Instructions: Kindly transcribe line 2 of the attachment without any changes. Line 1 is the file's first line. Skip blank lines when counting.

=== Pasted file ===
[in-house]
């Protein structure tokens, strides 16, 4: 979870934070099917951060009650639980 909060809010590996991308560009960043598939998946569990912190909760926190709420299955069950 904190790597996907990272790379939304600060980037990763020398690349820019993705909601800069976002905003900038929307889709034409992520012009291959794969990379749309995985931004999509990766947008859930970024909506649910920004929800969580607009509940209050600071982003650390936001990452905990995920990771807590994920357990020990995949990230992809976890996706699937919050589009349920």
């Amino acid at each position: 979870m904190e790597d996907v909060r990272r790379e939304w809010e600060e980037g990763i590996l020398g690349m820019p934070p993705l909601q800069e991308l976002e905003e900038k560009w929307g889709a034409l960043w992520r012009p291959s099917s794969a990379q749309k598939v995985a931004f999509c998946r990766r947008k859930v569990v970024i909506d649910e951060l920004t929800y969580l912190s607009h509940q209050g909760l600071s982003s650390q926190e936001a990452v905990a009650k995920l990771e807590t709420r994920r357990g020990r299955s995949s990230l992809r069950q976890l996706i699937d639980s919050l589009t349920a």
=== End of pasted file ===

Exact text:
């Protein structure tokens, strides 16, 4: 979870934070099917951060009650639980 909060809010590996991308560009960043598939998946569990912190909760926190709420299955069950 904190790597996907990272790379939304600060980037990763020398690349820019993705909601800069976002905003900038929307889709034409992520012009291959794969990379749309995985931004999509990766947008859930970024909506649910920004929800969580607009509940209050600071982003650390936001990452905990995920990771807590994920357990020990995949990230992809976890996706699937919050589009349920």